“Although tradition and innovation might be seen as opposites, it is now generally recognized that there’s a close connection between the two.”
1. The kitchen is the heart of a home. How can a kitchen space be designed to be an enjoyable socializing area?
The idea is to make the kitchen a place where sharing opens up to include cooking, and vice versa, in a continual interlacing of relationships.
In order to facilitate and aid the connection with people, sometimes a kitchen needs to add new elements. Maybe a wooden table that can extend the functional island, where the table could be raised at island countertop height so as to create an extension of the available working surface and can be used for food preparation or as a dining table. Another idea is a downdraft ventilation on the kitchen island to facilitate the communication between people working together around the island. A closet system can hide the technical zone, food storage, and equipment. This will make the kitchen space feel lighter and become the perfect room for entertaining family and guests.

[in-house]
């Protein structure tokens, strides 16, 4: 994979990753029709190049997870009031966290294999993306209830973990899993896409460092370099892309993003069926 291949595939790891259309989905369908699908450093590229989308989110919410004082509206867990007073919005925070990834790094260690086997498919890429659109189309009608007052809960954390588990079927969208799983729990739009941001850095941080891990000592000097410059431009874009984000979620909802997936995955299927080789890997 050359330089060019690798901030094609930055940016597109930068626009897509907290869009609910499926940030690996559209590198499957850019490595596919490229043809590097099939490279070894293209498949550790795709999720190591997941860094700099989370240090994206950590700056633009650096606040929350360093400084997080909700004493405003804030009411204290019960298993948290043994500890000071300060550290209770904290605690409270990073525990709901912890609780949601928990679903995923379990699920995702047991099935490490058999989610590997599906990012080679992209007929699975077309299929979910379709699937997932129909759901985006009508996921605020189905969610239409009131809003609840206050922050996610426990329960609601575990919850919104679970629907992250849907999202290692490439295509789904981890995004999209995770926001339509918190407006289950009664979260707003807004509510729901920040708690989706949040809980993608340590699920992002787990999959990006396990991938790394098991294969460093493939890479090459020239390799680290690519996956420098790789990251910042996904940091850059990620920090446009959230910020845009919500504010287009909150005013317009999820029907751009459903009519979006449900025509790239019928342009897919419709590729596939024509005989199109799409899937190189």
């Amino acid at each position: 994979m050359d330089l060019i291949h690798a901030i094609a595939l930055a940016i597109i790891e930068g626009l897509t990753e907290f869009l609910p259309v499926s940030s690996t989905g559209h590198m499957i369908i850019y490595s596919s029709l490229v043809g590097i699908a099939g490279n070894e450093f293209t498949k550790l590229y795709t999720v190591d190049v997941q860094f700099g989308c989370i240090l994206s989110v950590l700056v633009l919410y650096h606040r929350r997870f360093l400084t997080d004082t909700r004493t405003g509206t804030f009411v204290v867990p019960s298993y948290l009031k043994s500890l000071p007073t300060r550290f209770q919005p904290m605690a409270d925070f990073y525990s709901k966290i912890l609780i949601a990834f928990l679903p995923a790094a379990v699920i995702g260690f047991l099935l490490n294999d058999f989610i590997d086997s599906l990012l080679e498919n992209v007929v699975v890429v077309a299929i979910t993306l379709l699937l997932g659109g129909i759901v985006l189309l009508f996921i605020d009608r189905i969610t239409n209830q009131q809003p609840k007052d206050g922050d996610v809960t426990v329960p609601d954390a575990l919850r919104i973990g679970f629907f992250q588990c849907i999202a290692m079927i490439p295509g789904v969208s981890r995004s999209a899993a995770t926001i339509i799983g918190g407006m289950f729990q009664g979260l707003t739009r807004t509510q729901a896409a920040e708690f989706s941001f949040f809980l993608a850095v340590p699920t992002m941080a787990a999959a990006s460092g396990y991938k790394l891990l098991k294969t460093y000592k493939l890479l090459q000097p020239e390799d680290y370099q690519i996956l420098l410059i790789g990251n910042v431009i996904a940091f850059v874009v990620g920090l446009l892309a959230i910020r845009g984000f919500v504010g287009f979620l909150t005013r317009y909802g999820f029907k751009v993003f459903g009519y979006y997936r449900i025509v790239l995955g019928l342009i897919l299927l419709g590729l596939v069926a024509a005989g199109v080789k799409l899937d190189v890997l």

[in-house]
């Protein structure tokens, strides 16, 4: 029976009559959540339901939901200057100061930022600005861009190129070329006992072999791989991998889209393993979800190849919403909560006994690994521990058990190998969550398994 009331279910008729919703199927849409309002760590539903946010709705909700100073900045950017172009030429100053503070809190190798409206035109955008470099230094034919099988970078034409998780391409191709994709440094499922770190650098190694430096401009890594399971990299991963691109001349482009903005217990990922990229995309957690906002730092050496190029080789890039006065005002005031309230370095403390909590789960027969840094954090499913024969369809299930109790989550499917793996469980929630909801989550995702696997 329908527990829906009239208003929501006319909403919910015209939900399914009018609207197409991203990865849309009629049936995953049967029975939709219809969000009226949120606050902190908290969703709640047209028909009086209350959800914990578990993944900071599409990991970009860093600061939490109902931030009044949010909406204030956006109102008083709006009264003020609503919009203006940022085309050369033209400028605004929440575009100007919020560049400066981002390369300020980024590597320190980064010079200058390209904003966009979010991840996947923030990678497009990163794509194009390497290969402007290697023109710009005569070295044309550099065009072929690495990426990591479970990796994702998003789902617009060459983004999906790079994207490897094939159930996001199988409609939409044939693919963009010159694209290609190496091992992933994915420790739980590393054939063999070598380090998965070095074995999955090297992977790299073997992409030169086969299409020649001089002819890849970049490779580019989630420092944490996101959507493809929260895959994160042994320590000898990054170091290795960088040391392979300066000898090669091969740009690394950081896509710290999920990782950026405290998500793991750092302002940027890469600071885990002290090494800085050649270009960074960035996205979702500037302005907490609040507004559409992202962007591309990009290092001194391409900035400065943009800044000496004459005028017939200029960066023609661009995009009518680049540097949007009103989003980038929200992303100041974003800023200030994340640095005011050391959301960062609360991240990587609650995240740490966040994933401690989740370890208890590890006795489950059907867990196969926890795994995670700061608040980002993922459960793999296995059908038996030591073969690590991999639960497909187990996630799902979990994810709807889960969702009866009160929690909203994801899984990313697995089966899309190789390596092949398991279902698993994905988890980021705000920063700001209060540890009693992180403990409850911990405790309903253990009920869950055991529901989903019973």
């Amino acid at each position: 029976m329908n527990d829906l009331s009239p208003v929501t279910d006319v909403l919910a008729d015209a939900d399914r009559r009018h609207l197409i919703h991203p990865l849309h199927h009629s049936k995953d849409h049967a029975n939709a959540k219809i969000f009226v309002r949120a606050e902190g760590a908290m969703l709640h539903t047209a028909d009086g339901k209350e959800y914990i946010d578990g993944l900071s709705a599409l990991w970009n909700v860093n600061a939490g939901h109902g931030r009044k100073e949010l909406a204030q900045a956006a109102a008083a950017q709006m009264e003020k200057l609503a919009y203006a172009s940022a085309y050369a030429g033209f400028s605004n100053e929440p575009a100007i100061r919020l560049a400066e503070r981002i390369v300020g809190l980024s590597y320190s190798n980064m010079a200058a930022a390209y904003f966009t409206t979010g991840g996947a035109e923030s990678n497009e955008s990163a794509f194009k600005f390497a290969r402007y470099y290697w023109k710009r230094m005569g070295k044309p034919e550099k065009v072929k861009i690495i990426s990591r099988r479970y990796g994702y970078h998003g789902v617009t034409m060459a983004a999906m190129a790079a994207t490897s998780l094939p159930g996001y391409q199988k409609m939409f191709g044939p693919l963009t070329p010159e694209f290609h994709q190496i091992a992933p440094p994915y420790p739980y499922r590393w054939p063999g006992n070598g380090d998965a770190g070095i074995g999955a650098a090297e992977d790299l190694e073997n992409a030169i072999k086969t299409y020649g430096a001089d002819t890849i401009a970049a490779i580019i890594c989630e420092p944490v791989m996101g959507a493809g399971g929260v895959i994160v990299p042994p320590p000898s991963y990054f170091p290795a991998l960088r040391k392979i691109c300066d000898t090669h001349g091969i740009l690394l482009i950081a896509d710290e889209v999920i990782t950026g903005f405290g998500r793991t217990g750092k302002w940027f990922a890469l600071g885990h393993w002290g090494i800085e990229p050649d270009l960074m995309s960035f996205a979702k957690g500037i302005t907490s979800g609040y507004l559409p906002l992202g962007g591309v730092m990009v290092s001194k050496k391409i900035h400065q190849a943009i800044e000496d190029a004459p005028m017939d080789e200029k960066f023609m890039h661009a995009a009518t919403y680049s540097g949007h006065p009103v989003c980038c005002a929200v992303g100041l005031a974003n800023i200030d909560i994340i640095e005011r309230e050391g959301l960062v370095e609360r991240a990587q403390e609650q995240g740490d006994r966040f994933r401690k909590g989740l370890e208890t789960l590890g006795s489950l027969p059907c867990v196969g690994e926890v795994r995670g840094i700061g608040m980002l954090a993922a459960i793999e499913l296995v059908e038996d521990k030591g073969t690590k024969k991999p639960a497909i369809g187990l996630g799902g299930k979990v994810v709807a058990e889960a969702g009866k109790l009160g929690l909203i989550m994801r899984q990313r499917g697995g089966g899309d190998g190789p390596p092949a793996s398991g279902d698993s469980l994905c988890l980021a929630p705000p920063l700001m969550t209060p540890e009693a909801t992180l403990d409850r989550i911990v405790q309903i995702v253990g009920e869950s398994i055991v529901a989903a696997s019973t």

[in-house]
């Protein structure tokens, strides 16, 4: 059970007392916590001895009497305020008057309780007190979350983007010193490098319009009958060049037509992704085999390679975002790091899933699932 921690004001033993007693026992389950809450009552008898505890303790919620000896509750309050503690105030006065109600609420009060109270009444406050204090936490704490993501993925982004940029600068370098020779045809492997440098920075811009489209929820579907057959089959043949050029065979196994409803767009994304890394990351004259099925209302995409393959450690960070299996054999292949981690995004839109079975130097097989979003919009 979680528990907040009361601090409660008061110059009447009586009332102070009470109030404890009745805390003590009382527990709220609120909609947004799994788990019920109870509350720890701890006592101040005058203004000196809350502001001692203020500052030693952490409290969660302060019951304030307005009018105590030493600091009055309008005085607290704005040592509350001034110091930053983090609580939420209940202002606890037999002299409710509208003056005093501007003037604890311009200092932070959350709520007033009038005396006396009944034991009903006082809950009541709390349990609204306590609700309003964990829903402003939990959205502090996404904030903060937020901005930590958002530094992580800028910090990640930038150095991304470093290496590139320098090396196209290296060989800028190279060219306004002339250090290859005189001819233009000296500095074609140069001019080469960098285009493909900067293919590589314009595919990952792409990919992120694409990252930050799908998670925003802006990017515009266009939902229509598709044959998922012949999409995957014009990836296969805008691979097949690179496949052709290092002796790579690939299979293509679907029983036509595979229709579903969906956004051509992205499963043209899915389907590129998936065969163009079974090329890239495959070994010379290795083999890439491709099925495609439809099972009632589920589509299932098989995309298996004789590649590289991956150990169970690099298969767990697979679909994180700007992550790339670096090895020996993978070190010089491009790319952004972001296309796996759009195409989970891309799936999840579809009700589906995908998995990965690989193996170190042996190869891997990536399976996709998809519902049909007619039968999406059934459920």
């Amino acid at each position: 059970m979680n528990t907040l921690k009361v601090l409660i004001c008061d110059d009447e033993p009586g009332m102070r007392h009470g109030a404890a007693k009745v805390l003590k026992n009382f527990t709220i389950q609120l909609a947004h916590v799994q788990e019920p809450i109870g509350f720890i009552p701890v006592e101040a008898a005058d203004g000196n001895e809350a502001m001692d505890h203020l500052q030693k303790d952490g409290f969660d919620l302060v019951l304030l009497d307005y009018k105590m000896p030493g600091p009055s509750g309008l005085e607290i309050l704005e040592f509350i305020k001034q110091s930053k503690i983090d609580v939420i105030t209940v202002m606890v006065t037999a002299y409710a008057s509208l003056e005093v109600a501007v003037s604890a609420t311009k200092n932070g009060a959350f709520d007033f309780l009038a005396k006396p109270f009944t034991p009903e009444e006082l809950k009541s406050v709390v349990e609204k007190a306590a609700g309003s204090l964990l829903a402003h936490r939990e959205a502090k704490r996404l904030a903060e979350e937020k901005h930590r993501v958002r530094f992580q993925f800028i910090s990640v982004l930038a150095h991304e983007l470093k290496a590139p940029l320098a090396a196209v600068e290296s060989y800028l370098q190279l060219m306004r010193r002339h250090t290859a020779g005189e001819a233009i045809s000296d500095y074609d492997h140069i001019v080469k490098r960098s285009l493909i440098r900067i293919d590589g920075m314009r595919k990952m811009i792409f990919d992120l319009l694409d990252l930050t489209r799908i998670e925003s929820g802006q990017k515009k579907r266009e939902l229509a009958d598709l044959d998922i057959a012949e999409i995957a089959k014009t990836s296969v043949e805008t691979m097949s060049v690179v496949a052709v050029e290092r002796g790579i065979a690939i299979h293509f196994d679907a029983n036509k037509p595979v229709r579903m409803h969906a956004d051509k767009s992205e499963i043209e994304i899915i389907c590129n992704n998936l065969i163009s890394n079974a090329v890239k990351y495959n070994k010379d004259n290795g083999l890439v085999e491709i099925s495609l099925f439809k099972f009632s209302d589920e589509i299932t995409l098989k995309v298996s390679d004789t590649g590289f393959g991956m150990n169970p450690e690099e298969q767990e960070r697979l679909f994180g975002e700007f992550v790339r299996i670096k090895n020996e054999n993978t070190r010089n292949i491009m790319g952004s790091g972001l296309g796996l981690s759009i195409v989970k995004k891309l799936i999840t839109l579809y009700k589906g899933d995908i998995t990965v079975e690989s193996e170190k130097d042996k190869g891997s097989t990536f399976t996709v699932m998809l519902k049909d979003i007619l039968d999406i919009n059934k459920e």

2. Will a grandmother cooking her signature lasagna feel as comfortable in your kitchens as a contemporary chef? What’s similar in their needs and what’s different?
Yes, for sure. They might differ in their approach when it comes to aesthetics, as the modern concept of cooking space borrows the materials, methods, and uses of professional kitchens. But they have in common the desire to share the ritual of food and their passion for food. And for that, the aim has to be to provide the right working tools for maximum quality results.
3. What’s your best tip for being innovative, and how do you balance the respect for both tradition and innovation in your line of work?
Successful innovation has to exploit the whole set of competencies, knowledge, values, and culture that characterizes our work, our territory, where we’re rooted, and of course the age we live in. Although tradition and innovation might be seen as opposites, it is now generally recognized that there’s a close connection between the two. Nowadays, legislation and technology are known factors that will trigger innovation.
For us, design is based on continuous research and analysis, of both people’s behaviour and, more generally, their approach to food—from its preparation to its consumption.